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How we built EGo (edgeless.systems)
59 points by m1ghtym0 3 days ago | hide | past | favorite | 9 comments

Any plans for also supporting AMD SME?

AMD SME protects against physical access attacks. To my knowledge no process-based enclave solution was presented by AMD based on SME. Instead AMD went the route of VM-based enclaves in the form of SEV. Intel is following this direction with TDX. The concept of VM-based enclaves is slightly different and trades a larger Trusted-Computing-Base (TCB) for better lift-and-shift. You could run unmodified Go applications in your SEV/TDX VM so there is no need for EGo in this context. Potentially we'll add attestation features for SEV/TDX for our enclave- and client-libraries that are part of EGo. Here is a (slightly outdated comparison) of SGX and SME/SEV: https://caslab.csl.yale.edu/workshops/hasp2018/HASP18_a9-mof...

"Confidential computing" uses Medium for blogs.

"Confidential computing" uses a cookie popup that only has "save" and "accept all" options, with "analytics" enabled by default.

What are you trying to say, exactly? "Confidential computing" doesn't _use_ anything, it's a technology for working with encrypted data, mate.

The people who are trying to sell you "confidential computing" are somehow unaware about data collection on Medium and use dark patterns to make you agree to collecting analytics.

What else are they unaware of?

Yes, because if you don't solve all the privacy problems at once, don't do anything at all /s

You don't have to solve all the privacy problems to not display a borderline dark pattern cookie dialog.

Or to not use Medium.

If you claim to care about "confidential computing" and what not, one would expect that you have basic hygiene in other places outside your claim.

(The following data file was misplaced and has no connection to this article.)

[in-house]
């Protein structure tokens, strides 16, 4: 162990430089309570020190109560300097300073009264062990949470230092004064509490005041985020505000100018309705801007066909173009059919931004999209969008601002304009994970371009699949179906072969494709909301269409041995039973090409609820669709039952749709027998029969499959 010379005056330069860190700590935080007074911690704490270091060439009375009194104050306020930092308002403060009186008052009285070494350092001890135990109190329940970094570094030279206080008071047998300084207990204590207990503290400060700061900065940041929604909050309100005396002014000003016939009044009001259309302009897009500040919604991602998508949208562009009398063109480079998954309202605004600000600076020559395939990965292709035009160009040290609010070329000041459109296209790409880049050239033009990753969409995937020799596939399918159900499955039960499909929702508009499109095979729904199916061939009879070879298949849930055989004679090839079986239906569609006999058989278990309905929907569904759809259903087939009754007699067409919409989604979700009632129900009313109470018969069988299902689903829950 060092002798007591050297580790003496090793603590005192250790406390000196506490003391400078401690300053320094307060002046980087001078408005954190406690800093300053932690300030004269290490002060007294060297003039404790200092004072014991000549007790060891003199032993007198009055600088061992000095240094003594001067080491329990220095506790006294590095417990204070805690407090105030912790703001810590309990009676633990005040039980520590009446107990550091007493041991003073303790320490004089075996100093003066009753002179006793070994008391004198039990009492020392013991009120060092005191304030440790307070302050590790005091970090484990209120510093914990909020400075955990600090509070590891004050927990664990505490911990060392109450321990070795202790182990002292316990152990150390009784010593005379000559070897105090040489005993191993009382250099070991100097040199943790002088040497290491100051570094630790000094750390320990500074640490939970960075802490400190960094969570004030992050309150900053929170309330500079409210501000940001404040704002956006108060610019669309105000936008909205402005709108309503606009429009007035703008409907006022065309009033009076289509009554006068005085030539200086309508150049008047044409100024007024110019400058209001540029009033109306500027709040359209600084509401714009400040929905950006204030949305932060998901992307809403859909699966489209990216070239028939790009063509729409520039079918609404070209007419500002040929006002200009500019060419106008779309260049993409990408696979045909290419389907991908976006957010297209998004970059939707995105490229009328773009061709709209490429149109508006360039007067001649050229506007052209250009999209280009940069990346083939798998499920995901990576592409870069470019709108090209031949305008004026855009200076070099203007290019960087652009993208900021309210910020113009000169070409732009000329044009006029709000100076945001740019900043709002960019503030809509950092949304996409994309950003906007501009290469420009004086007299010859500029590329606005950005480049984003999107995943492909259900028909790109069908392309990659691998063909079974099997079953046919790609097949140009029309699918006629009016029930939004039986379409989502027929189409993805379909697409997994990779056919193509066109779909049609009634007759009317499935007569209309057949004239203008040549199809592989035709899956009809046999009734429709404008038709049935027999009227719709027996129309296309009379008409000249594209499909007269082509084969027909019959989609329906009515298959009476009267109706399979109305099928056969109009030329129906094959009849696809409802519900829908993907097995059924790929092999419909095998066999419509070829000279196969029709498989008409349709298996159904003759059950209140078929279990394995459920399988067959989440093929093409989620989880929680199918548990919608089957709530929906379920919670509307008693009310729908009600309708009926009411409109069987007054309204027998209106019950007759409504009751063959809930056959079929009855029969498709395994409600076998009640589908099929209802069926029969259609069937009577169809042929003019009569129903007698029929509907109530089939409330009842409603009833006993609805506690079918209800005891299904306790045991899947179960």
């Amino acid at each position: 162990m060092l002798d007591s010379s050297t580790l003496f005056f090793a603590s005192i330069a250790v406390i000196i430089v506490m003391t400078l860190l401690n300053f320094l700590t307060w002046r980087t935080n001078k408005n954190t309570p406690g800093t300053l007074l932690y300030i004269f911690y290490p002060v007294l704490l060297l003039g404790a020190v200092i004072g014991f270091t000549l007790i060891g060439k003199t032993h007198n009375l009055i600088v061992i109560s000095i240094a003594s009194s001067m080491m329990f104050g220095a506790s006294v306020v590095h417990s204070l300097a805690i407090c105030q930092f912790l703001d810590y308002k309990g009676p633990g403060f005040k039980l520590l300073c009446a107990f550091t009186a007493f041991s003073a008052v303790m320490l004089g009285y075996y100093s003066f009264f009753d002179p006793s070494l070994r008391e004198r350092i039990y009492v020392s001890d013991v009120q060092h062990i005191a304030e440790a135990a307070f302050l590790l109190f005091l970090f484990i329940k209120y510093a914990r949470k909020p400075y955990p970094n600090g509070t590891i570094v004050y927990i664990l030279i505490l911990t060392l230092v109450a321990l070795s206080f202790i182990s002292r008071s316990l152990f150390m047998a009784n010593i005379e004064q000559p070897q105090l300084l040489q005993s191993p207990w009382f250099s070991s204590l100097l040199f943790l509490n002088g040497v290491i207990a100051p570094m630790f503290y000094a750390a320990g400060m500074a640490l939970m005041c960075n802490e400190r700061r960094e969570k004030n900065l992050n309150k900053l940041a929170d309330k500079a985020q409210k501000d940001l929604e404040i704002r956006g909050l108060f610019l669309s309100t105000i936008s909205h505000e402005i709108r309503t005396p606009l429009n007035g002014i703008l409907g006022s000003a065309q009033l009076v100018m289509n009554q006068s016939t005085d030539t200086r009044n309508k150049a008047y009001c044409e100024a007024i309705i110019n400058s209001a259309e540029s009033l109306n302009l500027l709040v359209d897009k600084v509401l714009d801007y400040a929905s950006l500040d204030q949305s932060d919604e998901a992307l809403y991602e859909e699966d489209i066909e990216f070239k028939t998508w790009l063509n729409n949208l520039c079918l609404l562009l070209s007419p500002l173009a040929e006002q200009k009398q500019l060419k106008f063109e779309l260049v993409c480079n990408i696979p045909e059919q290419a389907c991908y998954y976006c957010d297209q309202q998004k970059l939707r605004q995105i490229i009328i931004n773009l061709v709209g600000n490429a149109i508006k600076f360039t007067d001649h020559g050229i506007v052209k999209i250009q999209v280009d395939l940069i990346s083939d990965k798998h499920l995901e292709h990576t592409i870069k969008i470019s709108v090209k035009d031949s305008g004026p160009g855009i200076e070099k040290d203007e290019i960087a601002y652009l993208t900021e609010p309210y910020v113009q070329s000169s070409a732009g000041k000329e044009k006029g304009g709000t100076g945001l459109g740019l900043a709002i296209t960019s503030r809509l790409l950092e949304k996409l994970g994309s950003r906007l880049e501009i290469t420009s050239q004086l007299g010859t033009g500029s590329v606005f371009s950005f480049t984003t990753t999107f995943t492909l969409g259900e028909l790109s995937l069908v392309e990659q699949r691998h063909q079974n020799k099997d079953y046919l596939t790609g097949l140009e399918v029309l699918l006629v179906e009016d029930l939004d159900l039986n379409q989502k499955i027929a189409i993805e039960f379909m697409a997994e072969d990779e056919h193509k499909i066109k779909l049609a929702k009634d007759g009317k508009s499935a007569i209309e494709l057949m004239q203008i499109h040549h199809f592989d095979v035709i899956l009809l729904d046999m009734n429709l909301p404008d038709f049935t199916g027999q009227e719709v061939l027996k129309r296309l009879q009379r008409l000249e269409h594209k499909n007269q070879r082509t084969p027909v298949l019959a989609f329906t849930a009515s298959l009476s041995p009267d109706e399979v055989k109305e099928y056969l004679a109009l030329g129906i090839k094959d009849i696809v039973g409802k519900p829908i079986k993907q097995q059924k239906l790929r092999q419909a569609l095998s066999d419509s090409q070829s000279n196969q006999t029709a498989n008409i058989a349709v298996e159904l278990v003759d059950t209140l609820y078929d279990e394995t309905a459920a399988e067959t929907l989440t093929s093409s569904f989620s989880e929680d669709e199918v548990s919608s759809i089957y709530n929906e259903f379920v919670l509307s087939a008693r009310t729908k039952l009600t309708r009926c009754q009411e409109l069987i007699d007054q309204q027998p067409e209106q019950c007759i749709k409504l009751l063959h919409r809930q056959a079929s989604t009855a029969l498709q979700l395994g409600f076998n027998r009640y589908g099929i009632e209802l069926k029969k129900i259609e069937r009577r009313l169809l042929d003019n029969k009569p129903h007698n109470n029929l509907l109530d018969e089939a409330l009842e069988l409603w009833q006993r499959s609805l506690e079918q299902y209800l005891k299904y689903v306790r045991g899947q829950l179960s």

On the flip side, are you missing out on some fundamental privacy knowledge by not knowing and sharing information about confidential computing? You are evangelizing privacy (a great thing) but seem to have determined one aspect is crucial, regardless of the possible importance of this other aspect. What I'm saying is: what if avoiding Medium is a drop in the privacy hygiene pond and confidential computing is the pond itself?

I don't think I am knowledgeable enough to answer my question or even validate its premise, but I do think it's unfair to dismiss this information simply because it was published on Medium. And when it comes down to it, we have tools like archive.is which I believe avoids any privacy related qualms with Medium: https://archive.is/wUCRe

> but seem to have determined one aspect is crucial, regardless of the possible importance of this other aspect.

No. I haven't determined one aspect crucial. It's kinda "bathrooms at a restaurant" thing: if the bathrooms at an otherwise spotless restaurant are dirty, are we to assume that it's just "not all aspects of cleanliness have to be solved"?

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